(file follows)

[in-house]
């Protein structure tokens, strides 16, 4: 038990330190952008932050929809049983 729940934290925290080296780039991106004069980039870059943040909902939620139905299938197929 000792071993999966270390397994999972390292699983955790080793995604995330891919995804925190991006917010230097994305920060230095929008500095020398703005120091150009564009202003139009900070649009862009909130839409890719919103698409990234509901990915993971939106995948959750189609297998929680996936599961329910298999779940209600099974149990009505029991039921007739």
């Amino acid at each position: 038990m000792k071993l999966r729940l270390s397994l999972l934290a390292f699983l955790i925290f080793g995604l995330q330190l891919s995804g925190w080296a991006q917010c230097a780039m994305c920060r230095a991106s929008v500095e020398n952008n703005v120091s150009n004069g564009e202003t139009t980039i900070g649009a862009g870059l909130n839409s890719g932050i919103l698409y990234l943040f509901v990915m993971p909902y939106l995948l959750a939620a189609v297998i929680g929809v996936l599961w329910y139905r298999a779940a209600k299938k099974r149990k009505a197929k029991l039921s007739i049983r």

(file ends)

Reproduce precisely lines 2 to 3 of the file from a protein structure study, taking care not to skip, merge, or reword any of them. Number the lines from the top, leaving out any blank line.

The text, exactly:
């Protein structure tokens, strides 16, 4: 038990330190952008932050929809049983 729940934290925290080296780039991106004069980039870059943040909902939620139905299938197929 000792071993999966270390397994999972390292699983955790080793995604995330891919995804925190991006917010230097994305920060230095929008500095020398703005120091150009564009202003139009900070649009862009909130839409890719919103698409990234509901990915993971939106995948959750189609297998929680996936599961329910298999779940209600099974149990009505029991039921007739």
């Amino acid at each position: 038990m000792k071993l999966r729940l270390s397994l999972l934290a390292f699983l955790i925290f080793g995604l995330q330190l891919s995804g925190w080296a991006q917010c230097a780039m994305c920060r230095a991106s929008v500095e020398n952008n703005v120091s150009n004069g564009e202003t139009t980039i900070g649009a862009g870059l909130n839409s890719g932050i919103l698409y990234l943040f509901v990915m993971p909902y939106l995948l959750a939620a189609v297998i929680g929809v996936l599961w329910y139905r298999a779940a209600k299938k099974r149990k009505a197929k029991l039921s007739i049983r």